The odd thing is that Win8 does not give any indication that WD is installed and running.  Security Essentials displays a green icon in the notifications area of the taskbar but WD doesn't display anything.

To open WD, type "Def" in the search box and "Windows Defender" will pop up as one of the search finds.  Click it and WD opens.  When WD opens, it looks just like Security Essentials which seems to confirm that it is Security Essentials rebranded. Click the Update tab and update WD with the latest virus and spyware definitions before browsing the web.

I've read that if a different antivirus software is installed, WD will automatically be disabled and if the different antivirus is removed, that WD will automatically be re-enabled.  I don't know how true this is but that's what I read.

Sky

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lanef
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Re: Windows 8 Survival Guide
In reply to skyglider, Dec 15, 2012

skyglider wrote:

Shalom2006, lanef, joey_B and QuicksilverCA,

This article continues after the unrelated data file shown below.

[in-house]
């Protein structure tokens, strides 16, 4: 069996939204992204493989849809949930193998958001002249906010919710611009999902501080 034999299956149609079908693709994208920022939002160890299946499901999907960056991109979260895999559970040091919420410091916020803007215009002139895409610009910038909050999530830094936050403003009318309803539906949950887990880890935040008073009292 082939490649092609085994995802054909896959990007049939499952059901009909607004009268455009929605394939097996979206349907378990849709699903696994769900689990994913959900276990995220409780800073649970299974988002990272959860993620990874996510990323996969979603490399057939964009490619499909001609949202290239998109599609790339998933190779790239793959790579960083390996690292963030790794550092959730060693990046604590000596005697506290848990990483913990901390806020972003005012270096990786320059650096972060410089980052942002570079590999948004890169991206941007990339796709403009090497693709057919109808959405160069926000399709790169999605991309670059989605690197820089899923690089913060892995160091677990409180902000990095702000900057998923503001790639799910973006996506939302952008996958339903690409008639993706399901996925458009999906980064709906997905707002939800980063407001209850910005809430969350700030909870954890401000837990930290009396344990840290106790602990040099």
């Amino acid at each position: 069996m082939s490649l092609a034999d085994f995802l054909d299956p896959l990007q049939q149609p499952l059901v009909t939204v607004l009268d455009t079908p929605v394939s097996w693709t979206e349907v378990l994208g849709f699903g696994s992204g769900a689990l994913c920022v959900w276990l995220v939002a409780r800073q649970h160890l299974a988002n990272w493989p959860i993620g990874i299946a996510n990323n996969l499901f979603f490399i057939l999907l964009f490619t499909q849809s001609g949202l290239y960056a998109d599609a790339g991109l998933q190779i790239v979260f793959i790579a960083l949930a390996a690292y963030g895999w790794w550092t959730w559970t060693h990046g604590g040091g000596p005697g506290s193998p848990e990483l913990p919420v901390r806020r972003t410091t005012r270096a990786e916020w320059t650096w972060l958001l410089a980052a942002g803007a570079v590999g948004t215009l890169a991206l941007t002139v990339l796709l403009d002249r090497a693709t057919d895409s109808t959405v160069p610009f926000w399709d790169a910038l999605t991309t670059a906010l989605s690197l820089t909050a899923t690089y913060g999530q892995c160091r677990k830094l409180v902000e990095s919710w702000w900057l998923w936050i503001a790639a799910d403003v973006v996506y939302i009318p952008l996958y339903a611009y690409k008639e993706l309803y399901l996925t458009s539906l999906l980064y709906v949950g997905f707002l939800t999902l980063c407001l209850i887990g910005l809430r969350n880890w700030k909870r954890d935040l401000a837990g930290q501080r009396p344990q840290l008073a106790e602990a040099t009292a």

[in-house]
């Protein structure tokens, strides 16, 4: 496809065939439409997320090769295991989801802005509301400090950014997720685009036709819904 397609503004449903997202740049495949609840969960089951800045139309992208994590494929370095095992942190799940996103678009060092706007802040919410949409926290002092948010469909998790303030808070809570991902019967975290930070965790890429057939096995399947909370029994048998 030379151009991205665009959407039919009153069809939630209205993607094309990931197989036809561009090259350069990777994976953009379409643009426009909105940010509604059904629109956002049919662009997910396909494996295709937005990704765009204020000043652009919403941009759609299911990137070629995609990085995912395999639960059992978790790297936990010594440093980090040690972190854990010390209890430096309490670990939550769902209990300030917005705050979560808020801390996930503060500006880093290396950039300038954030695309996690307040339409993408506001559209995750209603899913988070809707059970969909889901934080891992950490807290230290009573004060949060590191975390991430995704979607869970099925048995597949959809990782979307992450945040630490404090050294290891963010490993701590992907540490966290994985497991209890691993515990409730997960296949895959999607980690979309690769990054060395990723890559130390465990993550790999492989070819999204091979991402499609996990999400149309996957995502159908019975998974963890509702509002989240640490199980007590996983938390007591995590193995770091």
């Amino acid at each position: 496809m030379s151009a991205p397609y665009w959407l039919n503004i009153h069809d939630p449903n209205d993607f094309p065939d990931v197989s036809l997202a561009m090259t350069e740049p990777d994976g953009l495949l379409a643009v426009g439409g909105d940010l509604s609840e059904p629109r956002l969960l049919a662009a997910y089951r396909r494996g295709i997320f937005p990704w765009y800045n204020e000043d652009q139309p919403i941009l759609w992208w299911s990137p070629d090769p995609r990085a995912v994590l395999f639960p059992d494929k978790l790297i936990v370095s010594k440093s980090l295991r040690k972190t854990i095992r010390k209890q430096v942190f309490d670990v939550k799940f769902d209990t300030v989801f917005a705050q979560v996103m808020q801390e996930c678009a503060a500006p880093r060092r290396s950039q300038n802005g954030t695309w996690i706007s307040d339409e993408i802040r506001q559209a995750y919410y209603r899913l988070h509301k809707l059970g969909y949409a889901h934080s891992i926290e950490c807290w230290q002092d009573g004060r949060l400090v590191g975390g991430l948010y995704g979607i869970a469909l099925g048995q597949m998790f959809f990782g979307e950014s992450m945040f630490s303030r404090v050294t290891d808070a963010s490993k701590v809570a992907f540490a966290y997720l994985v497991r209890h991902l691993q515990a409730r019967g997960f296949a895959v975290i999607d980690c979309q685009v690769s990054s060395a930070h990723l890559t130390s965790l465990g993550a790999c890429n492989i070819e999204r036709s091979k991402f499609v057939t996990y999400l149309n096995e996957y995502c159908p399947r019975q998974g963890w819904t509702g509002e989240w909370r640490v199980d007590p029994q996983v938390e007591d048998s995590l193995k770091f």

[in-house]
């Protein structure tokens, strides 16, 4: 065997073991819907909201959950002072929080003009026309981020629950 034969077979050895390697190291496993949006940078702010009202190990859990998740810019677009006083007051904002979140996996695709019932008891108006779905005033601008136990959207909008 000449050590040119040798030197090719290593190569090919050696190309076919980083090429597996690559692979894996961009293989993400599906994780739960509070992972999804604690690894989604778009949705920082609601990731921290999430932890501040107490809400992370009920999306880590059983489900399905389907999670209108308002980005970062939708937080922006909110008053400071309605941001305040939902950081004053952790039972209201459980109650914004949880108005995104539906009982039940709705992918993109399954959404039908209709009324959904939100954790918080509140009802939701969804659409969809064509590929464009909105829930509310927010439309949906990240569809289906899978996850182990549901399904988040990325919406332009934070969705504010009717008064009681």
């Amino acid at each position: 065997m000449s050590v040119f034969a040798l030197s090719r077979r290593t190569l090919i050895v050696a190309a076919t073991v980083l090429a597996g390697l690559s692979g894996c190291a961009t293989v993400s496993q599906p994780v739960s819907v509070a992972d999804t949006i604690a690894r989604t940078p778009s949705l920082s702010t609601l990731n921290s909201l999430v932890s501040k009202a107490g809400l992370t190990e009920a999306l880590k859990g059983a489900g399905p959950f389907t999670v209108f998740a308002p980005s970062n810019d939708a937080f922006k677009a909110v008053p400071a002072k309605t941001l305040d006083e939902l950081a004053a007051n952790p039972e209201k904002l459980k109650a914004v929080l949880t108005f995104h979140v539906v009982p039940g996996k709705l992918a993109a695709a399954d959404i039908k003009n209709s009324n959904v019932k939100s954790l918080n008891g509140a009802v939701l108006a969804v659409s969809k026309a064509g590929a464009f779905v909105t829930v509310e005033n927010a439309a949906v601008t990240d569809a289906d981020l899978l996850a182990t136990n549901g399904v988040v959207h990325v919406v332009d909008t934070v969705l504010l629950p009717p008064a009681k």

Thanks for your comments.


lanef,

Since you're mostly using Win8 now, could you tell me how you control the volume of the music app? When I click the music app, I can't figure out how to change the volume on desktops that have a standard keyboard with no hardware volume controls. I would like to learn about this aspect of the Win8 music app.

I have never used the Win8 music app, I will give it a try, I am addicted to Winamp.

OK, Just tried it, surprisingly when I am using my H800 Logitech wireless headset, and If if hit the volume button on my headset, a window comes up where you have the volume adjustment, and the next forward backward button. But when I am using my Logitech speakers which are connected to the audio output of my computer, that window option does not come up. So I can adjust volume by clicking the speaker button at the right hand corner of my screen and then use the volume button on the speaker itself.